Date of Award
Master of Science
J. Lannett Edwards
Brynn H. Voy, F. Neal Schrick
While adipose tissue secretes hormones related to nutrition and metabolism, a few studies have provided evidence suggesting a direct reproductive role from adipose-derived products. The goal of this study was to determine if adipose tissue serves as a reproductive or lactation endocrine gland. Adipose tissue was associated with the reproductive tract of mature female cows in two locations, mesosalpinx and mesometrium (tissues supporting the oviduct and uterus, respectively), in varying amounts. Using quantitative polymerase chain reaction on a non-descript pool of cows, LHβ, CGA, PRL, FST, and LEP transcripts were demonstrated to be present in mesosalpinx, subcutaneous, visceral, and peri-renal adipose depots. Subsequent efforts aimed to determine the influence of adiposity on transcript abundance. Body condition score was used to separate cows into two adiposity groups, which were confirmed by adipocyte size. Adiposity did not influence the abundance of LHβ, but the CGA transcript was influenced by the adiposity by depot interaction. The PRL transcript was also not influenced by adiposity. The FST transcript was more abundant in BCS 3 cows, while LEP was more abundant in BCS 6 cows. Protein efforts utilizing an RIA revealed the presence of luteinizing hormone in all four adipose depots. Using an antibody against purified pituitary-derived prolactin, a band was detected in 6/9 mesosalpinx adipose depots similar in size to that observed in the pituitary. Presence of transcripts and hormones in adipose tissue provides the framework necessary for adipose to be a reproductive or lactation endocrine gland, though secretion would also be required. Secretion of such hormones by specific adipose depots could provide local effects to nearby tissues.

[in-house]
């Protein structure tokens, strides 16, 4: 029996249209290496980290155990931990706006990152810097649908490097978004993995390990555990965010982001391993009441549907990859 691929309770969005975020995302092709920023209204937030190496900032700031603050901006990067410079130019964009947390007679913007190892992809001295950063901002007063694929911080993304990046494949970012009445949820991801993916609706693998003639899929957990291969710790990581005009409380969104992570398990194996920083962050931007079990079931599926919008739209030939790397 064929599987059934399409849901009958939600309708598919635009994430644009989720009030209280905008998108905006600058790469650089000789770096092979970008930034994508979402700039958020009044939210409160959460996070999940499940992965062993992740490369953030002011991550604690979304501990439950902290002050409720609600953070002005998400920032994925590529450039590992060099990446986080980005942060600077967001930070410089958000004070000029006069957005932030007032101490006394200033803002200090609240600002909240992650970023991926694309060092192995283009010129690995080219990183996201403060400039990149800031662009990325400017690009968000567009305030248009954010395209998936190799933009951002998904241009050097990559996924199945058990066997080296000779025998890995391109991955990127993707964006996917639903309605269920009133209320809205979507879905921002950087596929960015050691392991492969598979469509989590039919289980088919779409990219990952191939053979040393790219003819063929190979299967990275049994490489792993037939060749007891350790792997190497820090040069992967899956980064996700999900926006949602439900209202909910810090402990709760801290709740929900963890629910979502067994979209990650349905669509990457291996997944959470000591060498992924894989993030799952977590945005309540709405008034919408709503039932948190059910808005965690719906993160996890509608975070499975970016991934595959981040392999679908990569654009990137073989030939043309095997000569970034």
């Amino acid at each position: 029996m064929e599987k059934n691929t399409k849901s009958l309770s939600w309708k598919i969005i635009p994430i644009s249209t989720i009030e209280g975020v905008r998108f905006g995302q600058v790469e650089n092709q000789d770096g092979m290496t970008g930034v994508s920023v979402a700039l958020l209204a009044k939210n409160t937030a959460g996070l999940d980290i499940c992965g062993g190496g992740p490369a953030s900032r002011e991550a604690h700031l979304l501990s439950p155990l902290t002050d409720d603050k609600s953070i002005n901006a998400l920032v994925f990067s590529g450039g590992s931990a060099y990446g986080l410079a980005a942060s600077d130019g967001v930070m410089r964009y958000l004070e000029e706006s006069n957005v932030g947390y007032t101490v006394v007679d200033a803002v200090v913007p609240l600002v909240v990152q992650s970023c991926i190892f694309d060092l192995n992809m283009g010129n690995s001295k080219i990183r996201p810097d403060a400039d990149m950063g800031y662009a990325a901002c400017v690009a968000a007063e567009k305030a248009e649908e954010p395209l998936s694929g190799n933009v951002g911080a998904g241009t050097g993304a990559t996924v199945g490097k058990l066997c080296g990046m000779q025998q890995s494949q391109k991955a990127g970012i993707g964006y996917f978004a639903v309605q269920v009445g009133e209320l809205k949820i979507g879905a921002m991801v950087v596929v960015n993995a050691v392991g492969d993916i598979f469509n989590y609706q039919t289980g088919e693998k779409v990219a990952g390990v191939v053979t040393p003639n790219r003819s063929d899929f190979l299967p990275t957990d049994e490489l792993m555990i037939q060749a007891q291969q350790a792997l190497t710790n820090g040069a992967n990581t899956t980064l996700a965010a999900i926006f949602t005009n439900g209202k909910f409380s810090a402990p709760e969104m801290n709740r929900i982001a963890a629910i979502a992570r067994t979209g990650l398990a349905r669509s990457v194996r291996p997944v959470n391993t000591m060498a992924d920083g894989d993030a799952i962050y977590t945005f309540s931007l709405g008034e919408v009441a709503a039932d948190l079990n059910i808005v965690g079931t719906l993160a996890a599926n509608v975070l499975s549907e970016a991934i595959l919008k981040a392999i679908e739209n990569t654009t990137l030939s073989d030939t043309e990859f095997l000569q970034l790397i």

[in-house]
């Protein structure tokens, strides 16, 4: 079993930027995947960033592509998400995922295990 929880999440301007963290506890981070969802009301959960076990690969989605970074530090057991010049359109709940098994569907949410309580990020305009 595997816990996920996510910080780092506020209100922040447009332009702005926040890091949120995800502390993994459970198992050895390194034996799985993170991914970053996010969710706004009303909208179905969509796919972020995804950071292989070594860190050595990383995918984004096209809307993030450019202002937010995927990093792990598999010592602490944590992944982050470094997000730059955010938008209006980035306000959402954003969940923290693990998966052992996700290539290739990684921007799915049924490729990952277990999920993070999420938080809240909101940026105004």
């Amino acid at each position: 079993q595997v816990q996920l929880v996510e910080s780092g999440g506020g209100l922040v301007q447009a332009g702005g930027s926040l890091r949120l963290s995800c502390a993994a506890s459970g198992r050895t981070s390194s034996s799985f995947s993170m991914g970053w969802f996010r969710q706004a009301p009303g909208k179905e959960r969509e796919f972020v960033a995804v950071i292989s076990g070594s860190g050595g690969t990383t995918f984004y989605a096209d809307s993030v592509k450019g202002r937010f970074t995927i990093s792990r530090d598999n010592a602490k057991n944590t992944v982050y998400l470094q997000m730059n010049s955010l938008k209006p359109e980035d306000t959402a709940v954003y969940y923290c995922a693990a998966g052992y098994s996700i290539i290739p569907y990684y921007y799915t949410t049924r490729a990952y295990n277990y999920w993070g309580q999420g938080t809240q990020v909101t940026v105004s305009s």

MacDougal, Megan Gray, "Adipose Tissue's Potential Role as a Reproductive or Lactation Endocrine Gland. " Master's Thesis, University of Tennessee, 2012.